Figure 3

Distribution of free protein S levels in relatives of probands with a thrombophilic defect.

Figure 3

Distribution of free protein S levels in relatives of probands with a thrombophilic defect.

Close modal
Figure 4

Cumulative distribution function of free protein S levels in relatives of probands with a thrombophilic defect. Gray dashed, dashed dotted, and dotted lines display free protein S level for relatives with and without venous thrombosis at cumulative frequency of 25%, 50%, and 75%, respectively.

Figure 4

Cumulative distribution function of free protein S levels in relatives of probands with a thrombophilic defect. Gray dashed, dashed dotted, and dotted lines display free protein S level for relatives with and without venous thrombosis at cumulative frequency of 25%, 50%, and 75%, respectively.

Close modal
Table 2

Risk of first venous thrombosis risk for strata of free protein S levels

RangeObservation years (relatives)Relatives with eventAnnual incidence, % (95% CI)Crude HR (95% CI)Adjusted HR* (95% CI)Adjusted HR (95% CI)Adjusted HR (95% CI) adjusted for
Antithrombin deficiencyProtein C deficiencyFactor V LeidenProthrombin G20210AHigh factor VIII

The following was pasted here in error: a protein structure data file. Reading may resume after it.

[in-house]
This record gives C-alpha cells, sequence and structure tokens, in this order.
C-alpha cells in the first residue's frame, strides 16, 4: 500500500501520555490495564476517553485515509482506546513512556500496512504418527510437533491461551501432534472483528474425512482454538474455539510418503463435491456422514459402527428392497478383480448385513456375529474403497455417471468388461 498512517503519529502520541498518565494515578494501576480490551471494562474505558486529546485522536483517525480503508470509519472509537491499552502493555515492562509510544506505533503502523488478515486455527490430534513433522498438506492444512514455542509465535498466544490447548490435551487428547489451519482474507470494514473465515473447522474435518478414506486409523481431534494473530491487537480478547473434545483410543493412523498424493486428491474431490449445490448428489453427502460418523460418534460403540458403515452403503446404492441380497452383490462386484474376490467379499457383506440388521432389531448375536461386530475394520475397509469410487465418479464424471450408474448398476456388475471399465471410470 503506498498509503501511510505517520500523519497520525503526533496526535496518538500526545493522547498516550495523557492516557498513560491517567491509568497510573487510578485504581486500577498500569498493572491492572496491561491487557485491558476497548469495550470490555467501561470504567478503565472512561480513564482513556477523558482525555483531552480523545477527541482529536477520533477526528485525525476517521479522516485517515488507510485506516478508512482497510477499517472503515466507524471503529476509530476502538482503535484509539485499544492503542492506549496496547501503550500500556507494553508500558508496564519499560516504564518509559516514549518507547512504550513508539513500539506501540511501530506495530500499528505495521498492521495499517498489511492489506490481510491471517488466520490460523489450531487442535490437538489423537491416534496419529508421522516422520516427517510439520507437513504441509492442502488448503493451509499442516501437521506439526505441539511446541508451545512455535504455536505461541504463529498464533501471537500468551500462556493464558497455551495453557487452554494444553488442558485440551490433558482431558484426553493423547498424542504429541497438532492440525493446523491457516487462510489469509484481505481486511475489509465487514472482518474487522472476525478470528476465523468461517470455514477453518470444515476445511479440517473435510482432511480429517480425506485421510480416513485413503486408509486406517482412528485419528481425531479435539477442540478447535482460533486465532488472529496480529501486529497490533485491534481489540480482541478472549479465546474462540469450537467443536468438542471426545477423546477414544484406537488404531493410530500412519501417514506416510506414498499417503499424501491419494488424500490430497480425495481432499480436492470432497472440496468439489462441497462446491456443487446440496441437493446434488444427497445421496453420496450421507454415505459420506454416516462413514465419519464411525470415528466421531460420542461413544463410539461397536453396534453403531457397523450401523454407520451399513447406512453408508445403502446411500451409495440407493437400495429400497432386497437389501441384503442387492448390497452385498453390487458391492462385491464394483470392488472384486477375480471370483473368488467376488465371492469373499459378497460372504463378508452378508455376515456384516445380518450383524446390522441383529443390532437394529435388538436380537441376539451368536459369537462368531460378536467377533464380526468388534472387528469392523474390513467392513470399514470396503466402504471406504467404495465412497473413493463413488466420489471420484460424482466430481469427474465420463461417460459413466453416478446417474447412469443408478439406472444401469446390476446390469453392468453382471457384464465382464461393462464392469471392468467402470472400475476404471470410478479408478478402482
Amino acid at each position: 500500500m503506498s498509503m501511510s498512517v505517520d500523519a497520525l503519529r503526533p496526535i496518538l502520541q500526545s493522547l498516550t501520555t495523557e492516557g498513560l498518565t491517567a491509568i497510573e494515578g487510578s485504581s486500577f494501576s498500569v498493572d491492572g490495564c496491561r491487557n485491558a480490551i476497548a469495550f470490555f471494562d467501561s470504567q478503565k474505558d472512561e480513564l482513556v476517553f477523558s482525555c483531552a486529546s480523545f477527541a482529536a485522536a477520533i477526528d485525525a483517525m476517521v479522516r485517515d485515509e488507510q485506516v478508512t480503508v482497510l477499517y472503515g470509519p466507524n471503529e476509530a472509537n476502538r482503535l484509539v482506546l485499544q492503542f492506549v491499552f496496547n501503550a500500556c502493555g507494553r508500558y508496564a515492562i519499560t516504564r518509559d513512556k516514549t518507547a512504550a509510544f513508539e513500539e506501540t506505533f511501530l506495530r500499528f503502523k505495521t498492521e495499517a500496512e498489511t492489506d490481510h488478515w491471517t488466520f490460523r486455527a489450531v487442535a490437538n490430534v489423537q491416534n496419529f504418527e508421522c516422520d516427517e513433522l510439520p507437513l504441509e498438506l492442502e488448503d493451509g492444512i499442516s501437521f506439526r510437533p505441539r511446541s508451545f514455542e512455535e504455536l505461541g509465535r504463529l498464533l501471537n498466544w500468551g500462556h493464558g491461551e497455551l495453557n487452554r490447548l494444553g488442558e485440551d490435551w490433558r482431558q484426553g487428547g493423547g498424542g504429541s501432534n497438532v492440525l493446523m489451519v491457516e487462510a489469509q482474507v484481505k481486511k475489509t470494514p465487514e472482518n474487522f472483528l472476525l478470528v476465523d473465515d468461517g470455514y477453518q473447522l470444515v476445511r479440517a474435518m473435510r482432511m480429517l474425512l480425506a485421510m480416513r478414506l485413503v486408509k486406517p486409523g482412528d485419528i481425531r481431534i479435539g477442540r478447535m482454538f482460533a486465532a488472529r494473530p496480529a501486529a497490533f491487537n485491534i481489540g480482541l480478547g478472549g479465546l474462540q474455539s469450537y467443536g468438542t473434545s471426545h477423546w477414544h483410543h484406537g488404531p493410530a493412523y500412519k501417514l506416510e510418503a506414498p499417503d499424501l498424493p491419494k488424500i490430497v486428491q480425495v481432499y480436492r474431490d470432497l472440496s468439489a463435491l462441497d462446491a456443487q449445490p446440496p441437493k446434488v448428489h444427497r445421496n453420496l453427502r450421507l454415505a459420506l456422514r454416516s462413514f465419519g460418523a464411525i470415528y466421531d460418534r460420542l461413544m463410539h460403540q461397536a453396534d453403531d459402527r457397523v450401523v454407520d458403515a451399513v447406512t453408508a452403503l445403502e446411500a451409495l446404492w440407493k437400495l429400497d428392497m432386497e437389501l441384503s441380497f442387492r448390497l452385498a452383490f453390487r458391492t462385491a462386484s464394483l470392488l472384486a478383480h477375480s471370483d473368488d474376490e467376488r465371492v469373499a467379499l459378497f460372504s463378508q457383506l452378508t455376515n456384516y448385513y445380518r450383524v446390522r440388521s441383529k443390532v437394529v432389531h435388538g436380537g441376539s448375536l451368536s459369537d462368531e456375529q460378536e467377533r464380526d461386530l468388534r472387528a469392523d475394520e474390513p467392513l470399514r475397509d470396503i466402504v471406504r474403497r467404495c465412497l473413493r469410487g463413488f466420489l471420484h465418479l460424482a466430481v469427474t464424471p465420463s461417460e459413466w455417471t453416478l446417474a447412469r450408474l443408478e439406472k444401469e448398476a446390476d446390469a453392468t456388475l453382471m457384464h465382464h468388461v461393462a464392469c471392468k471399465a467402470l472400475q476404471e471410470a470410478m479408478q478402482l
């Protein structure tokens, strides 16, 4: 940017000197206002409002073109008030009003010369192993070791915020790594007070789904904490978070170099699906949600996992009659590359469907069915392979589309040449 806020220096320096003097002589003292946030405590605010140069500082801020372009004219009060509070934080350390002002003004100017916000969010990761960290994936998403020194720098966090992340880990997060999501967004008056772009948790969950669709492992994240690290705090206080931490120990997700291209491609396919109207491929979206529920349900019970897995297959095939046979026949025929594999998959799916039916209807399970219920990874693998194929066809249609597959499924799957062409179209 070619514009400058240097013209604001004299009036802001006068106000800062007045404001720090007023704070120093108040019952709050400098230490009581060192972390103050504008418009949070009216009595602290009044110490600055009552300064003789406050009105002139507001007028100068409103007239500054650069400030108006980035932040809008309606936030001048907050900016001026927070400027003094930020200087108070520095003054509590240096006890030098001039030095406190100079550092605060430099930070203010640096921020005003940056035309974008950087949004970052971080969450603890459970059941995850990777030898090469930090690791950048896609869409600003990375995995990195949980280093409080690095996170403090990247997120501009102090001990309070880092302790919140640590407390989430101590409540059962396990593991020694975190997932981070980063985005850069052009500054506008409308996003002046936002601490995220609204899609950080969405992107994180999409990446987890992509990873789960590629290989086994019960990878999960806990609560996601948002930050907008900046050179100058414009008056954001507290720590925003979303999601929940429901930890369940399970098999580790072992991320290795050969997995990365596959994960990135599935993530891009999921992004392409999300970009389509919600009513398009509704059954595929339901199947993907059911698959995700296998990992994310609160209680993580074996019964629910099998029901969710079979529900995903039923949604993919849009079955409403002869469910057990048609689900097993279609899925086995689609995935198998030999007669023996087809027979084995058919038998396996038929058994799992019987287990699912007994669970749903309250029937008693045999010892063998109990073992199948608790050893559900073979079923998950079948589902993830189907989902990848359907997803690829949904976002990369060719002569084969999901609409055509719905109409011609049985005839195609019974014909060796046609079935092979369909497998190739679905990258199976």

> 75th percentile(> 91 IU/dL) 8586(n = 291) 17 0.20(0.11–0.32) Reference Reference Reference Reference Reference Reference Reference Reference 
50th–75th percentile(79–90 IU/dL) 8044(n = 285) 17 0.21(0.12–0.34) 1.0(0.5–2.1) 0.9(0.4–2.0) 1.0(0.4–2.3) 1.2(0.6–2.4) 1.0(0.5–2.0) 1.1(0.6–2.2) 1.1(0.6–2.2) 1.0(0.5–2.1) 
25th–50th percentile(65–78 IU/dL) 9168(n = 308) 28 0.31(0.20–0.44) 1.5(0.8–2.8) 1.4(0.7–2.8) 1.2(0.5–2.8) 1.7(0.9–3.2) 1.5(0.8–2.8) 1.6(0.8–2.9) 1.6(0.9–3.0) 1.4(0.8–2.6) 
5th–25th percentile(41–64 IU/dL) 5856(n = 205) 15 0.26(0.14–0.42) 1.2(0.6–2.4) 1.1(0.5–2.6) 1.1(0.5–2.5) 1.6(0.8–3.3) 1.3(0.6–2.6) 1.3(0.6–2.6) 1.3(0.6–2.6) 1.2(0.6–2.4) 
< 5th percentile(< 41 IU/dL) 1589(n = 54) 19 1.20(0.72–1.87) 5.7(2.9–10.9) 5.6(2.7–11.5) 5.9(2.9–12.0) 5.9(3.0–11.5) 3.9(1.9–7.8) 5.7(2.9–11.1) 5.9(3.0–11.6) 5.7(3.0–11.1) 
< 2.5th percentile(< 33 IU/dL) 828(n = 28) 15 1.81(1.01–2.99) 10.8(5.2–22.1) 11.3(5.4–23.6) 11.8(5.5–25.6) 9.3(4.5–19.2) 7.6(3.5–16.2) 11.1(5.2–23.5) 11.3(5.4–23.5) 10.9(5.3–22.5) 
RangeObservation years (relatives)Relatives with eventAnnual incidence, % (95% CI)Crude HR (95% CI)Adjusted HR* (95% CI)Adjusted HR (95% CI)Adjusted HR (95% CI) adjusted for
Antithrombin deficiencyProtein C deficiencyFactor V LeidenProthrombin G20210AHigh factor VIII
> 75th percentile(> 91 IU/dL) 8586(n = 291) 17 0.20(0.11–0.32) Reference Reference Reference Reference Reference Reference Reference Reference 
50th–75th percentile(79–90 IU/dL) 8044(n = 285) 17 0.21(0.12–0.34) 1.0(0.5–2.1) 0.9(0.4–2.0) 1.0(0.4–2.3) 1.2(0.6–2.4) 1.0(0.5–2.0) 1.1(0.6–2.2) 1.1(0.6–2.2) 1.0(0.5–2.1) 
25th–50th percentile(65–78 IU/dL) 9168(n = 308) 28 0.31(0.20–0.44) 1.5(0.8–2.8) 1.4(0.7–2.8) 1.2(0.5–2.8) 1.7(0.9–3.2) 1.5(0.8–2.8) 1.6(0.8–2.9) 1.6(0.9–3.0) 1.4(0.8–2.6) 
5th–25th percentile(41–64 IU/dL) 5856(n = 205) 15 0.26(0.14–0.42) 1.2(0.6–2.4) 1.1(0.5–2.6) 1.1(0.5–2.5) 1.6(0.8–3.3) 1.3(0.6–2.6) 1.3(0.6–2.6) 1.3(0.6–2.6) 1.2(0.6–2.4)